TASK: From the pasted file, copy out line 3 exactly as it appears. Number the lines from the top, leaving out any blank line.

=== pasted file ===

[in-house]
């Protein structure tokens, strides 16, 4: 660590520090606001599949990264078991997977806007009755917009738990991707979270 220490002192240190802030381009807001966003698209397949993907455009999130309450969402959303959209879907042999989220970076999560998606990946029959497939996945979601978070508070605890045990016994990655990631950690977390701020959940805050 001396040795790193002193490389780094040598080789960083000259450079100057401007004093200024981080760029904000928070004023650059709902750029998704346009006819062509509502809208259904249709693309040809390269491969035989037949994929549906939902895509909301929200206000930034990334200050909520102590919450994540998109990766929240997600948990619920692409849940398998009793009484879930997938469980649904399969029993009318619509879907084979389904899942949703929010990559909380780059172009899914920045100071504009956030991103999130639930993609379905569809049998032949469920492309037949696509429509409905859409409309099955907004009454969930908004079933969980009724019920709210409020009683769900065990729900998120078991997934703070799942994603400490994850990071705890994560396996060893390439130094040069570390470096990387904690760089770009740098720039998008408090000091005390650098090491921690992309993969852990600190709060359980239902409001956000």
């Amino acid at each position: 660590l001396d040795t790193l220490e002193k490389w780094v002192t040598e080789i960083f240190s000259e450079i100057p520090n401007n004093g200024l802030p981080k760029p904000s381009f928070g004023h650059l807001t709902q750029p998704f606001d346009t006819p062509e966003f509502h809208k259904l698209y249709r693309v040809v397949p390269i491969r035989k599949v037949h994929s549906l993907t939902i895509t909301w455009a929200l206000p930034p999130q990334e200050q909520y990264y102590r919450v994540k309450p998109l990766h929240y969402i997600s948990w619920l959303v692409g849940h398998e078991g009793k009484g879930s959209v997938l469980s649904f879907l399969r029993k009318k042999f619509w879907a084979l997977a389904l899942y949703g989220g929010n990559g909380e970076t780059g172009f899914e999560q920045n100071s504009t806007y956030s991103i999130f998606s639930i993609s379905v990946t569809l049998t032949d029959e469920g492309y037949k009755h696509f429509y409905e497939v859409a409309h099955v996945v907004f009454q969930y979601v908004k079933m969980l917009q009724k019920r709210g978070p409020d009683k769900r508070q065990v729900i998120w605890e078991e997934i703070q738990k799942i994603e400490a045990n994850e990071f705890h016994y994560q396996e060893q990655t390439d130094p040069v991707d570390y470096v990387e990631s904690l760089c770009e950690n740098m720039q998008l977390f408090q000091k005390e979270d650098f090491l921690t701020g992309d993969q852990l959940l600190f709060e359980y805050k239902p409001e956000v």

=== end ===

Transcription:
């Amino acid at each position: 660590l001396d040795t790193l220490e002193k490389w780094v002192t040598e080789i960083f240190s000259e450079i100057p520090n401007n004093g200024l802030p981080k760029p904000s381009f928070g004023h650059l807001t709902q750029p998704f606001d346009t006819p062509e966003f509502h809208k259904l698209y249709r693309v040809v397949p390269i491969r035989k599949v037949h994929s549906l993907t939902i895509t909301w455009a929200l206000p930034p999130q990334e200050q909520y990264y102590r919450v994540k309450p998109l990766h929240y969402i997600s948990w619920l959303v692409g849940h398998e078991g009793k009484g879930s959209v997938l469980s649904f879907l399969r029993k009318k042999f619509w879907a084979l997977a389904l899942y949703g989220g929010n990559g909380e970076t780059g172009f899914e999560q920045n100071s504009t806007y956030s991103i999130f998606s639930i993609s379905v990946t569809l049998t032949d029959e469920g492309y037949k009755h696509f429509y409905e497939v859409a409309h099955v996945v907004f009454q969930y979601v908004k079933m969980l917009q009724k019920r709210g978070p409020d009683k769900r508070q065990v729900i998120w605890e078991e997934i703070q738990k799942i994603e400490a045990n994850e990071f705890h016994y994560q396996e060893q990655t390439d130094p040069v991707d570390y470096v990387e990631s904690l760089c770009e950690n740098m720039q998008l977390f408090q000091k005390e979270d650098f090491l921690t701020g992309d993969q852990l959940l600190f709060e359980y805050k239902p409001e956000v």